Photographic artifacts of black Civil War troopstags: NYT, Civil War, USCT
In the year’s most haunting image of black Civil War soldiers, the opening battlefield sequence in Steven Spielberg’s “Lincoln,” Confederate forces massacre many fallen former slaves.
In reality, African-American prisoners of war were killed en masse. Black troops in action endured lower wages and poorer medical care and living conditions than their white counterparts. But soldiers of both races did have surprisingly easy access to the luxury of photography.
Photographers ran government-sanctioned booths near encampments, selling souvenir portraits. The images of black personnel, from officers to gravediggers, are now on view widely in 150th-anniversary commemorations of the Emancipation Proclamation. They provide a nuanced view of African-American life at the front, even though some of the subjects can no longer be identified....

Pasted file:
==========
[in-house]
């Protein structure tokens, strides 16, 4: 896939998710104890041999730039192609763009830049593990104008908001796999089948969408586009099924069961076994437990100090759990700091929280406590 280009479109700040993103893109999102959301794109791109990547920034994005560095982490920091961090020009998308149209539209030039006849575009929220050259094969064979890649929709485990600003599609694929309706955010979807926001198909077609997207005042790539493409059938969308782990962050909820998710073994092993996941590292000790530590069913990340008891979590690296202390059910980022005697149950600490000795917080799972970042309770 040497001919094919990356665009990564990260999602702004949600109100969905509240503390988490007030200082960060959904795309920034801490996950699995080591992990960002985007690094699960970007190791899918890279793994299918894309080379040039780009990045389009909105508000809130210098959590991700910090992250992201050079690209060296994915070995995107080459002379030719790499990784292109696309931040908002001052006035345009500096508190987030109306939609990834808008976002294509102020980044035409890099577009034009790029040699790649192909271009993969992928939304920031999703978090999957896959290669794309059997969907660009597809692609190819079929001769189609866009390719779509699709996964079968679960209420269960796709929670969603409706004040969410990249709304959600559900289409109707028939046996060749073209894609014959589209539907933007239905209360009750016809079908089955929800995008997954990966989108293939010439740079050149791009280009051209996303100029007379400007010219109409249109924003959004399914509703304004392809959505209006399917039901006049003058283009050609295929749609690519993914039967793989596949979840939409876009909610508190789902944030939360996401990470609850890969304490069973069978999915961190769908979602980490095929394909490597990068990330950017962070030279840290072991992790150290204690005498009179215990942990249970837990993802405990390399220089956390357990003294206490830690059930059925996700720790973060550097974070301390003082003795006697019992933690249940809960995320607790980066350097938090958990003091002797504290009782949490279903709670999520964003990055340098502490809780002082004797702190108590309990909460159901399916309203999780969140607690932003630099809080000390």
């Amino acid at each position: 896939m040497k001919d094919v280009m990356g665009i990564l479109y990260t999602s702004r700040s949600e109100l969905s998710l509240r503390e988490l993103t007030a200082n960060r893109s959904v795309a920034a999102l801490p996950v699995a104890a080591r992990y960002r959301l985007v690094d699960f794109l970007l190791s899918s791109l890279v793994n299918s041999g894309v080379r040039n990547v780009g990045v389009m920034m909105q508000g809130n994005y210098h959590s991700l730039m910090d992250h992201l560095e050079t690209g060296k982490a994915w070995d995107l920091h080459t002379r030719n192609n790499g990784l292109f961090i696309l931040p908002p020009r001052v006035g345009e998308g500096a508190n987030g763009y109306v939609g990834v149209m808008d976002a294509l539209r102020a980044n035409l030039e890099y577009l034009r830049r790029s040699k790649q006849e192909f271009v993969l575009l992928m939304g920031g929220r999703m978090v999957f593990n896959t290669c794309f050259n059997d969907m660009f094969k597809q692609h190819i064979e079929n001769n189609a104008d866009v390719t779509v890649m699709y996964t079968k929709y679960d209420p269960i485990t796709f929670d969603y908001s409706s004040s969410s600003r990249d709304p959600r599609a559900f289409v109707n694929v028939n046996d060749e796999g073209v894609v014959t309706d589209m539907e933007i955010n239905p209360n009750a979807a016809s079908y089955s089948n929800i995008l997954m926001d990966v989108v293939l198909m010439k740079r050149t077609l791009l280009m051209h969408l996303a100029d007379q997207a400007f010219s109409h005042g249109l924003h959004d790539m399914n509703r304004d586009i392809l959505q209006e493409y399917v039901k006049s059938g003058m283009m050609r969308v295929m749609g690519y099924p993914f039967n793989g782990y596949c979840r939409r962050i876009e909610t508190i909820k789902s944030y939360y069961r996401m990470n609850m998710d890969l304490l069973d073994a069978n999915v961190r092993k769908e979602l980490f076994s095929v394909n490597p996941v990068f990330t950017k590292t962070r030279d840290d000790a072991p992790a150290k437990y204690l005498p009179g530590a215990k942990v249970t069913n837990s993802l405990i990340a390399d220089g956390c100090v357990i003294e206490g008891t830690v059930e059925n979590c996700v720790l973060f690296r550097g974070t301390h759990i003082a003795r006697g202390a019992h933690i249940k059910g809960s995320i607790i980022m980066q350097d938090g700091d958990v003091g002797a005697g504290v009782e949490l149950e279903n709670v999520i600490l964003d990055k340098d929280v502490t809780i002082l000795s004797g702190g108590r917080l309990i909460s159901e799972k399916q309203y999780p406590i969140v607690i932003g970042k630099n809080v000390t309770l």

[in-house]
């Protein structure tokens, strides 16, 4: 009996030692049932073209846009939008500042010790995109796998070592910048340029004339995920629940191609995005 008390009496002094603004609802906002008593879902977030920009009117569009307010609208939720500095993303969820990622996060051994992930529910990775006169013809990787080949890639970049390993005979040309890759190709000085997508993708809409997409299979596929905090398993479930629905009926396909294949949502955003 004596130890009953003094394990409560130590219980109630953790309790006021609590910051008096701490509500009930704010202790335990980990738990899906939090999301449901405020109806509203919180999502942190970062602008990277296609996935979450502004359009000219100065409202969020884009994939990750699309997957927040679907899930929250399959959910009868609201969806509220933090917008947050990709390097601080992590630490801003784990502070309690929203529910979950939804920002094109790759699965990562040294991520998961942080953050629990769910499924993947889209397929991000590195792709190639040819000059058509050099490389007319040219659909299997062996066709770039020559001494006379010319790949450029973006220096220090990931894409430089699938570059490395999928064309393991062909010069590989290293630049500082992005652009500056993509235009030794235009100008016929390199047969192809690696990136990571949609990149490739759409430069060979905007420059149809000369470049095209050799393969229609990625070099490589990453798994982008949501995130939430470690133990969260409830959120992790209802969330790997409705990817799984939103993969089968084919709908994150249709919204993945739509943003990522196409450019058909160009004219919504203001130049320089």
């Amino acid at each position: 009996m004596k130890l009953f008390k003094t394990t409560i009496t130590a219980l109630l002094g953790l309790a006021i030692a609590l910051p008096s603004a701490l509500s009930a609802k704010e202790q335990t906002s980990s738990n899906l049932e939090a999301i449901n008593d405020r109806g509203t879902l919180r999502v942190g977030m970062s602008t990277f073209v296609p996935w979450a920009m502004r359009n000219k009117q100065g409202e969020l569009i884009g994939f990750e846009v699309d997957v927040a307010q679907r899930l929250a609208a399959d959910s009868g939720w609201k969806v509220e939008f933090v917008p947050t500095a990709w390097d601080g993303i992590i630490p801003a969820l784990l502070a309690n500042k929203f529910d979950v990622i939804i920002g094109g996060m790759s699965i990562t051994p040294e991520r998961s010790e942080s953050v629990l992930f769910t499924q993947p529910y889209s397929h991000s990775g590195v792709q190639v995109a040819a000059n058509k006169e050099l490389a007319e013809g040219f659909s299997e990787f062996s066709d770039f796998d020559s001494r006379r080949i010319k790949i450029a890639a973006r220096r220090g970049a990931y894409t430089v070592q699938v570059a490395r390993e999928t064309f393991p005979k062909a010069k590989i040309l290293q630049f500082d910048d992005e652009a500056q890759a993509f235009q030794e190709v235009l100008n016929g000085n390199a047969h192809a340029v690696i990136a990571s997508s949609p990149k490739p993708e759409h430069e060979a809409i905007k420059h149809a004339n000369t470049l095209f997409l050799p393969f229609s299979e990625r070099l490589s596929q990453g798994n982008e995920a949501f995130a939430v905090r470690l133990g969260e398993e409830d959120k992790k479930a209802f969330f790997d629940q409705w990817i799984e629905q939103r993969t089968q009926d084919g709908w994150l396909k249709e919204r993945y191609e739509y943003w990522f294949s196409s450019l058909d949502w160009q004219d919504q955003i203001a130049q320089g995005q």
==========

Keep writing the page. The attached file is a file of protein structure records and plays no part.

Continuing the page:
comments powered by Disqus
- 115-Year-Old Shipwreck Finally Located Along Lake Superior's 'Shipwreck Coast'
- There’s no surge in immigrant children across the border
- A Chinese boy has made the discovery of a lifetime by stumbling across a 3,000-year-old bronze sword
- Are Biblical Epics Epically Racist?
- Eric Hobsbawm is remembered as a polyglot of a kind that's vanished
- Once again Ken Burns turns to Geoffrey Ward to write his script, this time about the Roosevelts
- NYT praises Kissinger’s new book as right for the times